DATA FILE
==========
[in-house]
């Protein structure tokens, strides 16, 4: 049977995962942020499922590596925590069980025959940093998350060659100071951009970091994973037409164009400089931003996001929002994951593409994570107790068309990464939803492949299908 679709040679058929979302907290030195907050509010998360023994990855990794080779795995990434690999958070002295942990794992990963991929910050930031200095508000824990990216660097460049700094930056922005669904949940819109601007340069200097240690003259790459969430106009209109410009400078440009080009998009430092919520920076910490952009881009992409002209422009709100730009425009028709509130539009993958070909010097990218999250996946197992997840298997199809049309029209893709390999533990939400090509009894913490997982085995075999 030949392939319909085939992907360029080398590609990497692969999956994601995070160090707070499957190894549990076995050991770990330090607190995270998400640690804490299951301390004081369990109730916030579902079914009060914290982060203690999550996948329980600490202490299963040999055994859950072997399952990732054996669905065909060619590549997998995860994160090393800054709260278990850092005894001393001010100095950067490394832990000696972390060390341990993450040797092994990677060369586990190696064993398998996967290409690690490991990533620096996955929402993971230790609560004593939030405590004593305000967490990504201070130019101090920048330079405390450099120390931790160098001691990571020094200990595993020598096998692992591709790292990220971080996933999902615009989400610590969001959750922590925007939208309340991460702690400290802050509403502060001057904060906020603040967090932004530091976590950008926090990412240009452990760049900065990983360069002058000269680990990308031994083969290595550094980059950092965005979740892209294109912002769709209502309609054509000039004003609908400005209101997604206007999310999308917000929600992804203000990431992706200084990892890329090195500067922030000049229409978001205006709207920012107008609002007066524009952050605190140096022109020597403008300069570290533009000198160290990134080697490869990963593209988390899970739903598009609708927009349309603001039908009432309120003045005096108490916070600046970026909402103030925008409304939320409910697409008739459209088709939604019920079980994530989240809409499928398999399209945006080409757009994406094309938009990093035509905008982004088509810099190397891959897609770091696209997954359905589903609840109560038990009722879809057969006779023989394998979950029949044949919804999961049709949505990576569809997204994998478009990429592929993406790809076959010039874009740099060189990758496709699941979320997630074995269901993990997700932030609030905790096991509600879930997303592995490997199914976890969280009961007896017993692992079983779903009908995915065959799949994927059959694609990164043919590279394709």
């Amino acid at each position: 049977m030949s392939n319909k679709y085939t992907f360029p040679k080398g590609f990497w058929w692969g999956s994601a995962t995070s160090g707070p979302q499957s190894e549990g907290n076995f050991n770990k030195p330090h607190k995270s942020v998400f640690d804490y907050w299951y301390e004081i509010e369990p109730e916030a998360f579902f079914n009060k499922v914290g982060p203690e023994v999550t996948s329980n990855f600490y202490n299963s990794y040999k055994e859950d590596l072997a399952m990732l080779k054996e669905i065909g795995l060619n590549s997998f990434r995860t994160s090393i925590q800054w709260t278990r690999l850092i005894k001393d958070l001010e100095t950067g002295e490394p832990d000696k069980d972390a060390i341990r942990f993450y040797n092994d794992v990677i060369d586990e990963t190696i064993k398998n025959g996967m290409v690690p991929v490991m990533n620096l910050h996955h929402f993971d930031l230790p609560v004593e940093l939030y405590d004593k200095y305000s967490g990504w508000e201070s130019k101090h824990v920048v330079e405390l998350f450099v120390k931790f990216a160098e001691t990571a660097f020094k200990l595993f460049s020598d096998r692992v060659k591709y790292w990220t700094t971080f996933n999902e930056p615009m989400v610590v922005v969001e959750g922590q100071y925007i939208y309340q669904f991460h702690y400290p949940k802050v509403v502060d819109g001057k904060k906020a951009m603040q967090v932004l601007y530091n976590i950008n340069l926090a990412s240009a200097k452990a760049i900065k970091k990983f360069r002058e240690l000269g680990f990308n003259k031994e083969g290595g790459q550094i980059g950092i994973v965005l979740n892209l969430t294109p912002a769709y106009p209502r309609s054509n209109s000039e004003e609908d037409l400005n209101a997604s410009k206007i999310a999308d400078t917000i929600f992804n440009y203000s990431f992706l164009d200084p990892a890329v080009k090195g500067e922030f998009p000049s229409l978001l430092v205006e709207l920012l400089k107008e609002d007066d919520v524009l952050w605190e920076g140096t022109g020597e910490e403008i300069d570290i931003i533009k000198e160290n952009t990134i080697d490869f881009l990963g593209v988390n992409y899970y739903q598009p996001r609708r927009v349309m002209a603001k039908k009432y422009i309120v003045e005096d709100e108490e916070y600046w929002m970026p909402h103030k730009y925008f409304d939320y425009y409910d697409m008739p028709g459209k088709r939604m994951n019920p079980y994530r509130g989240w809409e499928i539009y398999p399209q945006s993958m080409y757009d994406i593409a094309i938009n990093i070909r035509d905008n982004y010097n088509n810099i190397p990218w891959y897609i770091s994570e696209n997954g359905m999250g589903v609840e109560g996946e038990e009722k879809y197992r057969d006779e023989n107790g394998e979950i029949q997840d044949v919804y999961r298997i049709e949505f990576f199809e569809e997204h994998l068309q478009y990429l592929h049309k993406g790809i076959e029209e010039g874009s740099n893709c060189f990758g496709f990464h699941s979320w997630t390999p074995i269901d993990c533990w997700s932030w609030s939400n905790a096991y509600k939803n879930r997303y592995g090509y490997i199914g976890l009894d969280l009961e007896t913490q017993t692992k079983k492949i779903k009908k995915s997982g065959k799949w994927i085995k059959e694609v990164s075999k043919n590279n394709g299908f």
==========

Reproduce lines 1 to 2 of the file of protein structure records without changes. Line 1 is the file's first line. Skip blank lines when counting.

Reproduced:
[in-house]
């Protein structure tokens, strides 16, 4: 049977995962942020499922590596925590069980025959940093998350060659100071951009970091994973037409164009400089931003996001929002994951593409994570107790068309990464939803492949299908 679709040679058929979302907290030195907050509010998360023994990855990794080779795995990434690999958070002295942990794992990963991929910050930031200095508000824990990216660097460049700094930056922005669904949940819109601007340069200097240690003259790459969430106009209109410009400078440009080009998009430092919520920076910490952009881009992409002209422009709100730009425009028709509130539009993958070909010097990218999250996946197992997840298997199809049309029209893709390999533990939400090509009894913490997982085995075999 030949392939319909085939992907360029080398590609990497692969999956994601995070160090707070499957190894549990076995050991770990330090607190995270998400640690804490299951301390004081369990109730916030579902079914009060914290982060203690999550996948329980600490202490299963040999055994859950072997399952990732054996669905065909060619590549997998995860994160090393800054709260278990850092005894001393001010100095950067490394832990000696972390060390341990993450040797092994990677060369586990190696064993398998996967290409690690490991990533620096996955929402993971230790609560004593939030405590004593305000967490990504201070130019101090920048330079405390450099120390931790160098001691990571020094200990595993020598096998692992591709790292990220971080996933999902615009989400610590969001959750922590925007939208309340991460702690400290802050509403502060001057904060906020603040967090932004530091976590950008926090990412240009452990760049900065990983360069002058000269680990990308031994083969290595550094980059950092965005979740892209294109912002769709209502309609054509000039004003609908400005209101997604206007999310999308917000929600992804203000990431992706200084990892890329090195500067922030000049229409978001205006709207920012107008609002007066524009952050605190140096022109020597403008300069570290533009000198160290990134080697490869990963593209988390899970739903598009609708927009349309603001039908009432309120003045005096108490916070600046970026909402103030925008409304939320409910697409008739459209088709939604019920079980994530989240809409499928398999399209945006080409757009994406094309938009990093035509905008982004088509810099190397891959897609770091696209997954359905589903609840109560038990009722879809057969006779023989394998979950029949044949919804999961049709949505990576569809997204994998478009990429592929993406790809076959010039874009740099060189990758496709699941979320997630074995269901993990997700932030609030905790096991509600879930997303592995490997199914976890969280009961007896017993692992079983779903009908995915065959799949994927059959694609990164043919590279394709």